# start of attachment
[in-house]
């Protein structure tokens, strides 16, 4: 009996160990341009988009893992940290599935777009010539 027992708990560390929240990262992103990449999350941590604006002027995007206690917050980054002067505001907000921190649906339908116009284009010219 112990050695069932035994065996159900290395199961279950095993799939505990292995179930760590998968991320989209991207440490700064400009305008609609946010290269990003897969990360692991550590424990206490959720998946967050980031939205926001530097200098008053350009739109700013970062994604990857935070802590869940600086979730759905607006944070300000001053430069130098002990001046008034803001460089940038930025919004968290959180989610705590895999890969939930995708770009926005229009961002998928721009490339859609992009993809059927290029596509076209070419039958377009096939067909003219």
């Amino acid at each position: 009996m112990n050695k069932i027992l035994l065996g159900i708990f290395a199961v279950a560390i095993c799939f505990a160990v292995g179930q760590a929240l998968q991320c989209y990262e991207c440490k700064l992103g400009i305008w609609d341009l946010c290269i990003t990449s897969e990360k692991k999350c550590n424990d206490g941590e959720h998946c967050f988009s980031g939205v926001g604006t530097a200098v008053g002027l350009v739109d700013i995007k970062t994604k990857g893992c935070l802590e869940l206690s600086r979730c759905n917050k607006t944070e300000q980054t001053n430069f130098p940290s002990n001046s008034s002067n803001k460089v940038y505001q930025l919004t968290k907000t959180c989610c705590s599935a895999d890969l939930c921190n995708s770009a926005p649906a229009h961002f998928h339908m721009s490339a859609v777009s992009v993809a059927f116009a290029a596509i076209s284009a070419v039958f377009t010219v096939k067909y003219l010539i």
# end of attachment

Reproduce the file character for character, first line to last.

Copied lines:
[in-house]
């Protein structure tokens, strides 16, 4: 009996160990341009988009893992940290599935777009010539 027992708990560390929240990262992103990449999350941590604006002027995007206690917050980054002067505001907000921190649906339908116009284009010219 112990050695069932035994065996159900290395199961279950095993799939505990292995179930760590998968991320989209991207440490700064400009305008609609946010290269990003897969990360692991550590424990206490959720998946967050980031939205926001530097200098008053350009739109700013970062994604990857935070802590869940600086979730759905607006944070300000001053430069130098002990001046008034803001460089940038930025919004968290959180989610705590895999890969939930995708770009926005229009961002998928721009490339859609992009993809059927290029596509076209070419039958377009096939067909003219």
């Amino acid at each position: 009996m112990n050695k069932i027992l035994l065996g159900i708990f290395a199961v279950a560390i095993c799939f505990a160990v292995g179930q760590a929240l998968q991320c989209y990262e991207c440490k700064l992103g400009i305008w609609d341009l946010c290269i990003t990449s897969e990360k692991k999350c550590n424990d206490g941590e959720h998946c967050f988009s980031g939205v926001g604006t530097a200098v008053g002027l350009v739109d700013i995007k970062t994604k990857g893992c935070l802590e869940l206690s600086r979730c759905n917050k607006t944070e300000q980054t001053n430069f130098p940290s002990n001046s008034s002067n803001k460089v940038y505001q930025l919004t968290k907000t959180c989610c705590s599935a895999d890969l939930c921190n995708s770009a926005p649906a229009h961002f998928h339908m721009s490339a859609v777009s992009v993809a059927f116009a290029a596509i076209s284009a070419v039958f377009t010219v096939k067909y003219l010539i």